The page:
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Overview

Distribution

Range

Nepal to n India, sw China, Myanmar, Thailand and n Indochina.
  • Clements, J. F., T. S. Schulenberg, M. J. Iliff, D. Roberson, T. A. Fredericks, B. L. Sullivan, and C. L. Wood. 2014. The eBird/Clements checklist of birds of the world: Version 6.9. Downloaded from http://www.birds.cornell.edu/clementschecklist/download/

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Ecology

Habitat

Habitat and Ecology

Systems
  • Terrestrial
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Source: IUCN

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Conservation

Conservation Status

IUCN Red List Assessment


Red List Category
LC
Least Concern

Red List Criteria

Version
3.1

Year Assessed
2012

Assessor/s
BirdLife International

Reviewer/s
Butchart, S. & Symes, A.

Contributor/s

Justification
This species has a very large range, and hence does not approach the thresholds for Vulnerable under the range size criterion (Extent of Occurrence <20,000 km2 combined with a declining or fluctuating range size, habitat extent/quality, or population size and a small number of locations or severe fragmentation). Despite the fact that the population trend appears to be decreasing, the decline is not believed to be sufficiently rapid to approach the thresholds for Vulnerable under the population trend criterion (>30% decline over ten years or three generations). The population size has not been quantified, but it is not believed to approach the thresholds for Vulnerable under the population size criterion (<10,000 mature individuals with a continuing decline estimated to be >10% in ten years or three generations, or with a specified population structure). For these reasons the species is evaluated as Least Concern.
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Source: IUCN

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Population

Population
The global population size has not been quantified, but the species is described as uncommon to rare (del Hoyo et al. 2005).

Population Trend
Decreasing
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Wikipedia

Dark-sided Thrush

The dark-sided thrush (Zoothera marginata) is a species of bird in the thrush family Turdidae. It is also known as the lesser brown thrush, the long-billed ground-thrush, and the dark-sided ground-thrush. The species is monotypic (lacking subspecies) and is closely related to a number of thrushes in the genus Zoothera, including the long-billed thrush and the widespread scaly thrush. It was described by Edward Blyth in 1847 based upon a specimen collected in Rakhine in Burma (Myanmar).[3]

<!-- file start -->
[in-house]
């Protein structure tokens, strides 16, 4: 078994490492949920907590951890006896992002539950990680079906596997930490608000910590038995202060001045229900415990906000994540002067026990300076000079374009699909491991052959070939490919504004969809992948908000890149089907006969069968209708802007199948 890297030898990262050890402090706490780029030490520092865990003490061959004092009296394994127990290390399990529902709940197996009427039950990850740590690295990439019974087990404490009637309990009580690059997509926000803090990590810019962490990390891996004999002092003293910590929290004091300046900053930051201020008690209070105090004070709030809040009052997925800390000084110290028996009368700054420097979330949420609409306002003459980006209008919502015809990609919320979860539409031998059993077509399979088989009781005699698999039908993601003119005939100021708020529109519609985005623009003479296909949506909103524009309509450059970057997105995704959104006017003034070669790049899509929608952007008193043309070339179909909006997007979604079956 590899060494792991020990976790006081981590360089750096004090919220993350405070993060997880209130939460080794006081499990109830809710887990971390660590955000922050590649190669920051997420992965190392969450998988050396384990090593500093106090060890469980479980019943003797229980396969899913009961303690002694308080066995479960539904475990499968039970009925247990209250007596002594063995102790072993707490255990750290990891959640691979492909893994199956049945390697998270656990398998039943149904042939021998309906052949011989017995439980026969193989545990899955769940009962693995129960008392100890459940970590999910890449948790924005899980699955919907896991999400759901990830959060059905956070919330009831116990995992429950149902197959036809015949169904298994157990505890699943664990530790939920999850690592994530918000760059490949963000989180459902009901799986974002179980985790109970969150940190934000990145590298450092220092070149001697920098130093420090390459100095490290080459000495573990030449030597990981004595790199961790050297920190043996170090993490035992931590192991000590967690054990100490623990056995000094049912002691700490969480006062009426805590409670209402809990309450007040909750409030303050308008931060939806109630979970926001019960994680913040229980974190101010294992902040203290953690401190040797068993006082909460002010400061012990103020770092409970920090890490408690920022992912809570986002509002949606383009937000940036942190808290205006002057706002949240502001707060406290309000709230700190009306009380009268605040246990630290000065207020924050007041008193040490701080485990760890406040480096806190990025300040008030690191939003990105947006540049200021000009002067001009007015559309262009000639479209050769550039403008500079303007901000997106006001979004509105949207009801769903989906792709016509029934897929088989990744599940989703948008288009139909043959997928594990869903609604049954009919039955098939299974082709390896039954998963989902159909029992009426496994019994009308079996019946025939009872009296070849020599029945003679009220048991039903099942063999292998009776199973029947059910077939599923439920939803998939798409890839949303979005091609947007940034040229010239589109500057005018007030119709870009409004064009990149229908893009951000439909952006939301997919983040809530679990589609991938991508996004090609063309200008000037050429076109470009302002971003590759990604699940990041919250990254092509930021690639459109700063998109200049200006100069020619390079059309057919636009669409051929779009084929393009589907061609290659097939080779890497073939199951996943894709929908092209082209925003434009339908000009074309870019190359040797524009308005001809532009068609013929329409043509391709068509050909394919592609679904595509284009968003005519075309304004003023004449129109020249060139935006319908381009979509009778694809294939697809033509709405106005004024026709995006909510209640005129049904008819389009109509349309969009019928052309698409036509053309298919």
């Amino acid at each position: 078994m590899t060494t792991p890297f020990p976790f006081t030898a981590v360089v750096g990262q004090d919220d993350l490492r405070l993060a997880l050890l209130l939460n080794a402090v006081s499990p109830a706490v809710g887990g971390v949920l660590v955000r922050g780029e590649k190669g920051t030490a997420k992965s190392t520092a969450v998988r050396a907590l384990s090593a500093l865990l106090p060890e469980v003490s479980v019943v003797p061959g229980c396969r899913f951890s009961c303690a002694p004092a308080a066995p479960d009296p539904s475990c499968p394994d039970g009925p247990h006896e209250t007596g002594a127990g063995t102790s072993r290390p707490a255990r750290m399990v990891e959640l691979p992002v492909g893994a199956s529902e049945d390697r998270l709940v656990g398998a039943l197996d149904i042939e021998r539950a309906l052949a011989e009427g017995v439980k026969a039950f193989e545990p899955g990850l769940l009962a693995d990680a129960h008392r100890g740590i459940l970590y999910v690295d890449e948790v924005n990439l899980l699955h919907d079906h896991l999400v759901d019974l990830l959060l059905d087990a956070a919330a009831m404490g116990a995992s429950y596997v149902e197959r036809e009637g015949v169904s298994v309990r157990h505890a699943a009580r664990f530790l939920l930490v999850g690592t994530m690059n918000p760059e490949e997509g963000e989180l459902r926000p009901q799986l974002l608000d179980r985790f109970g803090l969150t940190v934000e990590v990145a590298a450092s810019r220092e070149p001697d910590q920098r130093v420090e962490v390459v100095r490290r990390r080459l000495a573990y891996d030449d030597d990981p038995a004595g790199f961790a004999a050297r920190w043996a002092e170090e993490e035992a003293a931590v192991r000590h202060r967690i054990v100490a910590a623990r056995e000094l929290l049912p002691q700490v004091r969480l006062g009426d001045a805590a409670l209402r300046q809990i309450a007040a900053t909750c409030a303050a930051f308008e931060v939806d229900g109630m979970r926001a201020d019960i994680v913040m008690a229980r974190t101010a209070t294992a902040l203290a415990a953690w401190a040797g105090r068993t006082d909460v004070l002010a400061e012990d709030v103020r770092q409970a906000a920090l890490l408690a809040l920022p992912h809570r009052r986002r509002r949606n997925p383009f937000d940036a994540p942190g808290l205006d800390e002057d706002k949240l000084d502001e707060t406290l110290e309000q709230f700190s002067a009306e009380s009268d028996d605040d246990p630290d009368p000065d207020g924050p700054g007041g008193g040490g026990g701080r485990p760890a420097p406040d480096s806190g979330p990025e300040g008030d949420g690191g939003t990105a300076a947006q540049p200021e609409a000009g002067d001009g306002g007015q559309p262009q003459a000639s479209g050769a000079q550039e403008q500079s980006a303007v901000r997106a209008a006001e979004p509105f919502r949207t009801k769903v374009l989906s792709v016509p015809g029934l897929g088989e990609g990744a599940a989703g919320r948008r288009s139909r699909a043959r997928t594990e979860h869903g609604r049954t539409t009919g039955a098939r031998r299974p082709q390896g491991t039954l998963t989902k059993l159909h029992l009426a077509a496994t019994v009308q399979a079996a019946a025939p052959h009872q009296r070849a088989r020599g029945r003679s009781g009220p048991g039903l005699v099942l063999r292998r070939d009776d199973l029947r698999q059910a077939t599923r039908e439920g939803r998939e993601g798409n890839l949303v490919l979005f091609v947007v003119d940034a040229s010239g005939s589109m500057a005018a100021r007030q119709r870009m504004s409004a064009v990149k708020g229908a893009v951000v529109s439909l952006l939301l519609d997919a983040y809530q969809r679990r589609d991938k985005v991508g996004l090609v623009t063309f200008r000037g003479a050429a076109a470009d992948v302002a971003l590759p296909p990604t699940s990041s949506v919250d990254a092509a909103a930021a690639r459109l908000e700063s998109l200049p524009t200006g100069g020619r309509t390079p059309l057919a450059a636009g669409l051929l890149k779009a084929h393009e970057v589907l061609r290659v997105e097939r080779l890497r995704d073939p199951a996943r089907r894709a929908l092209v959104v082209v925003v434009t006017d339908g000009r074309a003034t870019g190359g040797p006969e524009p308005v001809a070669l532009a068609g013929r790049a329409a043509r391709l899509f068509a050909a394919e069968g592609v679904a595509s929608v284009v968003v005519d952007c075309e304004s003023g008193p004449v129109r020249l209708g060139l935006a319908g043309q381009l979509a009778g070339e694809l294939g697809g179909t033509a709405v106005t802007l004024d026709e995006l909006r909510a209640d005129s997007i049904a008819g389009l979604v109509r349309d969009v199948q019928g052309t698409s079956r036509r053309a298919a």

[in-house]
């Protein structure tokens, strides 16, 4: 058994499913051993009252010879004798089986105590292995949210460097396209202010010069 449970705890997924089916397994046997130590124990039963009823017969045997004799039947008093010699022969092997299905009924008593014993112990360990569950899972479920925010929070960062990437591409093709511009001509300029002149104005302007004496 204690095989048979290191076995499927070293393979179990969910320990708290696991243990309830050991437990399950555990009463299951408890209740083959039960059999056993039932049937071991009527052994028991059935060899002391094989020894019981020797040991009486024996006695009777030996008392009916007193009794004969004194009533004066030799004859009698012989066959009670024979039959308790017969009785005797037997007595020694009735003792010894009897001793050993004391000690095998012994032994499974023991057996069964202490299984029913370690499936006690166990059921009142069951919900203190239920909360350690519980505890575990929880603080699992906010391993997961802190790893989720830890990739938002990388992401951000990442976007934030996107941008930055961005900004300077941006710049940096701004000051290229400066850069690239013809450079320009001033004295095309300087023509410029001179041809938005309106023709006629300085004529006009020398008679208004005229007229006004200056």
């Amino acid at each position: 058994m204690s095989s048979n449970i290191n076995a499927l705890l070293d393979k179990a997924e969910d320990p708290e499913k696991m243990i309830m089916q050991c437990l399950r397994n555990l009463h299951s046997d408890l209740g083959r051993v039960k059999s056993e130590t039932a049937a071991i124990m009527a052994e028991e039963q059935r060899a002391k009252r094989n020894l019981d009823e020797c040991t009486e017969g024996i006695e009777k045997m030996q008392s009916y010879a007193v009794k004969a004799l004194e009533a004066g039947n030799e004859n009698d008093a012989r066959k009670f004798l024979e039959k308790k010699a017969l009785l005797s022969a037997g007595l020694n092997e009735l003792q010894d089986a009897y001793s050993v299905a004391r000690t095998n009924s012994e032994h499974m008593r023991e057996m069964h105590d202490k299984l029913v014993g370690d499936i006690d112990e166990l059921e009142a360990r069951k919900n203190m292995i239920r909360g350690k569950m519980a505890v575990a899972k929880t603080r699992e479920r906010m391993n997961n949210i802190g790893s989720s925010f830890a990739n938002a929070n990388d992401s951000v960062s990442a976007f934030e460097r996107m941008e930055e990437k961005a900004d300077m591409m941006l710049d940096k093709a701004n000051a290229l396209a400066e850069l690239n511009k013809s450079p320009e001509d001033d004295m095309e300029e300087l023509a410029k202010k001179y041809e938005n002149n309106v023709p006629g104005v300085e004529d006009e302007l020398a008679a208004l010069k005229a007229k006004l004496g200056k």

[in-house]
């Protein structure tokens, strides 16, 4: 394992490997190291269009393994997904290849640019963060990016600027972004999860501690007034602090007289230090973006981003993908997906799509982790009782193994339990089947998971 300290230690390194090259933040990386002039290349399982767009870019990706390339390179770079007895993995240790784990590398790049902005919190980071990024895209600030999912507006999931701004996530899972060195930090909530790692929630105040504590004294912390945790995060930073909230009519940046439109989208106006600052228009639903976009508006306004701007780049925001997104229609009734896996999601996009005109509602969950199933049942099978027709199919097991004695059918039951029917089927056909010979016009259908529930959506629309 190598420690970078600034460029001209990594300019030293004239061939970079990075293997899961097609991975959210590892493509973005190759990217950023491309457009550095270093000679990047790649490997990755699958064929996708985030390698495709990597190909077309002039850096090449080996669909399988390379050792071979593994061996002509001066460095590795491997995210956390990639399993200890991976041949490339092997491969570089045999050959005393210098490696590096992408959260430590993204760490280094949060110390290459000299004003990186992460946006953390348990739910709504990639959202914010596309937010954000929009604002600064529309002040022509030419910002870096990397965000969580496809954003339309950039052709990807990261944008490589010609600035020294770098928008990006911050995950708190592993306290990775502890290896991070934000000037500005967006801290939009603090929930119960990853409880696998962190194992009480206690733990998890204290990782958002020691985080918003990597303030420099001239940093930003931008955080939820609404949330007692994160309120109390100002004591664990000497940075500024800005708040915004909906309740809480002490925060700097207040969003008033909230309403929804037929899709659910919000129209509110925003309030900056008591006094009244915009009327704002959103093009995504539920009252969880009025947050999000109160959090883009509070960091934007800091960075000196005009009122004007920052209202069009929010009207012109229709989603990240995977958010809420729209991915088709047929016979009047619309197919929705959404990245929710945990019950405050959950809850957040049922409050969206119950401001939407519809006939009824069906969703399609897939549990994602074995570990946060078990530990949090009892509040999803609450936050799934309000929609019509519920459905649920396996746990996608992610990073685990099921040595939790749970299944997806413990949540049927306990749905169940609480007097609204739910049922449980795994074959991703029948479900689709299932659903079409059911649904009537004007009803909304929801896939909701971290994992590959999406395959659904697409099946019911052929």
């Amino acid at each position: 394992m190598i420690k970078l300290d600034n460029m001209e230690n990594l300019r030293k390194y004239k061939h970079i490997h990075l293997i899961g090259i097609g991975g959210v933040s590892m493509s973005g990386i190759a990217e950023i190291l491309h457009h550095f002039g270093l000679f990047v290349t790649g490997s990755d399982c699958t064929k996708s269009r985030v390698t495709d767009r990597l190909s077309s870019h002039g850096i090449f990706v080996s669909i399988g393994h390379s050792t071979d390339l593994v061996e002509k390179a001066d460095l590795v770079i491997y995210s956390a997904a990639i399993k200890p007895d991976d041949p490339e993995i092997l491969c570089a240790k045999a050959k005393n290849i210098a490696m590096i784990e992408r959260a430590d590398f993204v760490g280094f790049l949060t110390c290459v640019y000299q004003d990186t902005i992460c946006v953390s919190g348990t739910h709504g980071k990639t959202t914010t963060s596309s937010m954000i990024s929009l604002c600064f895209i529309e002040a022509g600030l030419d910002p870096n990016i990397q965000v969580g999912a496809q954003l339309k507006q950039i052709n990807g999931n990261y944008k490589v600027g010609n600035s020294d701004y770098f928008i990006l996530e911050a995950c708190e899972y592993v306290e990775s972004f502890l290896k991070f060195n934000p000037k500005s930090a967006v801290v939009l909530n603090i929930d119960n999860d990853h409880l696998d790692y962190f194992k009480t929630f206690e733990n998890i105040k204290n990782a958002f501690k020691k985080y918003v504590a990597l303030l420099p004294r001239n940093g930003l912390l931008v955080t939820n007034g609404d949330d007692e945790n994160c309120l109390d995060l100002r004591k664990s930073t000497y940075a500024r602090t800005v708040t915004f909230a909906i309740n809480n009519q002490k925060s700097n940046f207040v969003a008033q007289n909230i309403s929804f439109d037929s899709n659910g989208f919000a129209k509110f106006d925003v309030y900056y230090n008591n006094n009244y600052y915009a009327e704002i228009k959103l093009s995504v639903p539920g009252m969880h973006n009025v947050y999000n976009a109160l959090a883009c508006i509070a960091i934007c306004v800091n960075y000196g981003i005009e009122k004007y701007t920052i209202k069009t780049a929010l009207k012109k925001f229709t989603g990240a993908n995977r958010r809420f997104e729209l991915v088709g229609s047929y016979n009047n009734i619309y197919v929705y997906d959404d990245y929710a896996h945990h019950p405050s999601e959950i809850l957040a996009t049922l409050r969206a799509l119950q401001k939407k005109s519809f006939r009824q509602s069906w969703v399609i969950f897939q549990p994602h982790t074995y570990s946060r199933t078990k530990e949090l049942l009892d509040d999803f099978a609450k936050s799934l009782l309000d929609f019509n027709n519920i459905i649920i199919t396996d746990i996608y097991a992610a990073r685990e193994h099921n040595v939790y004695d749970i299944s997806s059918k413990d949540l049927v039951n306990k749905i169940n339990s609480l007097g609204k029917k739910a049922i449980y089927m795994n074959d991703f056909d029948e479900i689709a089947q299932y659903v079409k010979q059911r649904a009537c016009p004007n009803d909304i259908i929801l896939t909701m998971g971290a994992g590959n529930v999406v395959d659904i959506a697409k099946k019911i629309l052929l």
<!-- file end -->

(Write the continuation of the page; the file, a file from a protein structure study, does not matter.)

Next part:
The species has a discontinuous distribution in the eastern Himalayas, and then a population in the higher areas of Burma, northern Thailand, Laos, Vietnam and the extreme south of China. The species is generally non-migratory but will move down from higher altitudes in winter, and has turned up as a vagrant in Bangladesh. It ranges from 750–2,100 m (2,460–6,890 ft) in broadleaf forests, particularly in damp areas and around rocky streams, also in areas of reed and bamboo in these forests. The species is not common anywhere, but is potentially often overlooked due to its cryptic plumage and retiring behaviour.[3]

The dark-sided thrush is 24–25 cm (9.4–9.8 in) in length and weighs around 80 g (2.8 oz). It has a particularly long blackish bill and the plumage is a contrasting dark brown head with rufous-brown wings. The face has a white loral stripe and a white eyering with a whitish throat and chin. The call is a series of monotone thin whistles.[3]

References[edit]

  1. ^ Gill, F. & D. Donsker (Eds) (2010). "Sugarbirds, Starlings, Thrushes". IOC World Bird Names (version 2.4). International Ornithological Committee. Retrieved 15 August 2011. 
  2. ^ BirdLife International (2012). "Zoothera marginata". IUCN Red List of Threatened Species. Version 2013.2. International Union for Conservation of Nature. Retrieved 26 November 2013. 
  3. ^ a b c Collar, Nigel (2005), "Family Turdidae (Thrushes)", in del Hoyo, Josep; Elliott, Andrew; Christie, David, Handbook of the Birds of the World. Volume 10, Cuckoo-shrikes to Thrushes, Barcelona: Lynx Edicions, p. 696, ISBN 84-87334-72-5 
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